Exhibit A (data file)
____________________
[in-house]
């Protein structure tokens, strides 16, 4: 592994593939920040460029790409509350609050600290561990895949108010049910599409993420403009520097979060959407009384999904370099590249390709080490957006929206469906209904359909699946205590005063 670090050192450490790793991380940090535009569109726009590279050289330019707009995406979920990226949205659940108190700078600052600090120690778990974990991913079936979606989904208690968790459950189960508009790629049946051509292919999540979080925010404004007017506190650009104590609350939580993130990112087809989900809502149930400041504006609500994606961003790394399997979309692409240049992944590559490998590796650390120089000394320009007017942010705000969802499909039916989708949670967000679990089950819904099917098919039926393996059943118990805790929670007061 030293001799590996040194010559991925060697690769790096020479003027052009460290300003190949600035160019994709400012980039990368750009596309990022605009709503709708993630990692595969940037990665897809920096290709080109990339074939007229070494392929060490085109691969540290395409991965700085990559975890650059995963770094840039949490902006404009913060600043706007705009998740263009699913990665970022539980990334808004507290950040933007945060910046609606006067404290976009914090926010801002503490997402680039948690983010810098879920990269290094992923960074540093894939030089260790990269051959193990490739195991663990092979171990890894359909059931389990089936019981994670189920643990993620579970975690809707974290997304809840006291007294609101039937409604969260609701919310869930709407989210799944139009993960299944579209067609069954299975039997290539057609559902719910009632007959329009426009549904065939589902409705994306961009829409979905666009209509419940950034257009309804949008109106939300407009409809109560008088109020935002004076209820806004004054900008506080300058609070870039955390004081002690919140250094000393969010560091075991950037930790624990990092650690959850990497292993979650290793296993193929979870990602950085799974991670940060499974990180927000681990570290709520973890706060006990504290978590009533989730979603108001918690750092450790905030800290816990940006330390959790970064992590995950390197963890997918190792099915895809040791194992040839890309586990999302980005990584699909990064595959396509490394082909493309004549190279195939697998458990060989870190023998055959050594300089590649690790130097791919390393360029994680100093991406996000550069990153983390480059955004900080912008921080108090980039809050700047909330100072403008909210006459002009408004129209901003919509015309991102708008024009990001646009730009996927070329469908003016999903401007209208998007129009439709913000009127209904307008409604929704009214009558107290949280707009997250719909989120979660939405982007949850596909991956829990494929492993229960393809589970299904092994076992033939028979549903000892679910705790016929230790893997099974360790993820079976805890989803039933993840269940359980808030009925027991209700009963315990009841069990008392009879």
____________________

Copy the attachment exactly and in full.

[in-house]
């Protein structure tokens, strides 16, 4: 592994593939920040460029790409509350609050600290561990895949108010049910599409993420403009520097979060959407009384999904370099590249390709080490957006929206469906209904359909699946205590005063 670090050192450490790793991380940090535009569109726009590279050289330019707009995406979920990226949205659940108190700078600052600090120690778990974990991913079936979606989904208690968790459950189960508009790629049946051509292919999540979080925010404004007017506190650009104590609350939580993130990112087809989900809502149930400041504006609500994606961003790394399997979309692409240049992944590559490998590796650390120089000394320009007017942010705000969802499909039916989708949670967000679990089950819904099917098919039926393996059943118990805790929670007061 030293001799590996040194010559991925060697690769790096020479003027052009460290300003190949600035160019994709400012980039990368750009596309990022605009709503709708993630990692595969940037990665897809920096290709080109990339074939007229070494392929060490085109691969540290395409991965700085990559975890650059995963770094840039949490902006404009913060600043706007705009998740263009699913990665970022539980990334808004507290950040933007945060910046609606006067404290976009914090926010801002503490997402680039948690983010810098879920990269290094992923960074540093894939030089260790990269051959193990490739195991663990092979171990890894359909059931389990089936019981994670189920643990993620579970975690809707974290997304809840006291007294609101039937409604969260609701919310869930709407989210799944139009993960299944579209067609069954299975039997290539057609559902719910009632007959329009426009549904065939589902409705994306961009829409979905666009209509419940950034257009309804949008109106939300407009409809109560008088109020935002004076209820806004004054900008506080300058609070870039955390004081002690919140250094000393969010560091075991950037930790624990990092650690959850990497292993979650290793296993193929979870990602950085799974991670940060499974990180927000681990570290709520973890706060006990504290978590009533989730979603108001918690750092450790905030800290816990940006330390959790970064992590995950390197963890997918190792099915895809040791194992040839890309586990999302980005990584699909990064595959396509490394082909493309004549190279195939697998458990060989870190023998055959050594300089590649690790130097791919390393360029994680100093991406996000550069990153983390480059955004900080912008921080108090980039809050700047909330100072403008909210006459002009408004129209901003919509015309991102708008024009990001646009730009996927070329469908003016999903401007209208998007129009439709913000009127209904307008409604929704009214009558107290949280707009997250719909989120979660939405982007949850596909991956829990494929492993229960393809589970299904092994076992033939028979549903000892679910705790016929230790893997099974360790993820079976805890989803039933993840269940359980808030009925027991209700009963315990009841069990008392009879």